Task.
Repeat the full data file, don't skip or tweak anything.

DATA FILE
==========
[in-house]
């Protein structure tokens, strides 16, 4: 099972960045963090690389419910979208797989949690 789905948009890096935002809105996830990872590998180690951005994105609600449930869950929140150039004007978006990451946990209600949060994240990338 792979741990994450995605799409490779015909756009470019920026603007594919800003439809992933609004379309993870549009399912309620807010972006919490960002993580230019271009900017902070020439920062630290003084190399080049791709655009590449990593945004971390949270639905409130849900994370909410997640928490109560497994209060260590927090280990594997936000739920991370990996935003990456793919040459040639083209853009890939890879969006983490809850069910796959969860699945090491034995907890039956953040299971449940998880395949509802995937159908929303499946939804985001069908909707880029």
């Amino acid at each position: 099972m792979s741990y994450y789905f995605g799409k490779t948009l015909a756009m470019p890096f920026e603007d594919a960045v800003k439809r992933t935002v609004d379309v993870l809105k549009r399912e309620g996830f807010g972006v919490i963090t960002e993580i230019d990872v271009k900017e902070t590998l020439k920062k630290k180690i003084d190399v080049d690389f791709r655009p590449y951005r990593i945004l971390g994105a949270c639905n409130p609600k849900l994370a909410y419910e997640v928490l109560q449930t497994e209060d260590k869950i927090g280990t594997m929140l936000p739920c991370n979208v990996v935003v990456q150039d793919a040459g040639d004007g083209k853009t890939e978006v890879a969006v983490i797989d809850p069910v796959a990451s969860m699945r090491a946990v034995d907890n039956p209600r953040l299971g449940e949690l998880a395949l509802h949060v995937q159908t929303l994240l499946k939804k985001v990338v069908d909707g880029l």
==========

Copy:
[in-house]
């Protein structure tokens, strides 16, 4: 099972960045963090690389419910979208797989949690 789905948009890096935002809105996830990872590998180690951005994105609600449930869950929140150039004007978006990451946990209600949060994240990338 792979741990994450995605799409490779015909756009470019920026603007594919800003439809992933609004379309993870549009399912309620807010972006919490960002993580230019271009900017902070020439920062630290003084190399080049791709655009590449990593945004971390949270639905409130849900994370909410997640928490109560497994209060260590927090280990594997936000739920991370990996935003990456793919040459040639083209853009890939890879969006983490809850069910796959969860699945090491034995907890039956953040299971449940998880395949509802995937159908929303499946939804985001069908909707880029």
């Amino acid at each position: 099972m792979s741990y994450y789905f995605g799409k490779t948009l015909a756009m470019p890096f920026e603007d594919a960045v800003k439809r992933t935002v609004d379309v993870l809105k549009r399912e309620g996830f807010g972006v919490i963090t960002e993580i230019d990872v271009k900017e902070t590998l020439k920062k630290k180690i003084d190399v080049d690389f791709r655009p590449y951005r990593i945004l971390g994105a949270c639905n409130p609600k849900l994370a909410y419910e997640v928490l109560q449930t497994e209060d260590k869950i927090g280990t594997m929140l936000p739920c991370n979208v990996v935003v990456q150039d793919a040459g040639d004007g083209k853009t890939e978006v890879a969006v983490i797989d809850p069910v796959a990451s969860m699945r090491a946990v034995d907890n039956p209600r953040l299971g449940e949690l998880a395949l509802h949060v995937q159908t929303l994240l499946k939804k985001v990338v069908d909707g880029l």